I’ve always wanted to write a book. Not sure how those aspirations started, but when I look at the colorful spines, ordered neatly on the shelves, I want to see my name on one of them. But I feared it would just be another pile of paper that people would pass by.
I wanted to create something of value, a text that would be remembered or at least placed in a more notable space in someone’s home library. So I couldn’t just go into the mountain and come back with a text like Moses. That’s not how it works.
They say great ideas come when seemingly unrelated concepts meet each other. My epiphany came when my startup experience met writing. I had made the mistake of working on something without prior validation too many times to repeat it. So I couldn’t just pick a topic from thin air and write in seclusion. I had to make sure there’s an audience for it first.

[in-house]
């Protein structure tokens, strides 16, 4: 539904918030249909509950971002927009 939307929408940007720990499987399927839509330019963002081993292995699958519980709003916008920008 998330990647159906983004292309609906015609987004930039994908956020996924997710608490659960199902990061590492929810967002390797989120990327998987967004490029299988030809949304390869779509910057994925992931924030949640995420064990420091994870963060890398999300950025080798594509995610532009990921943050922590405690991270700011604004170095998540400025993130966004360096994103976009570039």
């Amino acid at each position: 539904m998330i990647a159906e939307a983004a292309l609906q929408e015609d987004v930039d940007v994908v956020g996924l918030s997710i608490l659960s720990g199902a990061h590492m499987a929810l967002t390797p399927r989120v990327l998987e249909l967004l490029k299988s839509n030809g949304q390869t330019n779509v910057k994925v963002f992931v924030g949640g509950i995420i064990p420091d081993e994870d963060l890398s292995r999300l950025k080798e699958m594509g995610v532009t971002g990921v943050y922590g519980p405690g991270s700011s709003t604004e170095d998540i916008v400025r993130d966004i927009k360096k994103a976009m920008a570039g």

Introductory content was out of the question. There are too many amazing books and courses that can teach you the basics of a tool. Advanced concepts, on the other hand, can be too business-specific. If your company doesn’t use the outlined approach, the knowledge in the book won’t be applicable.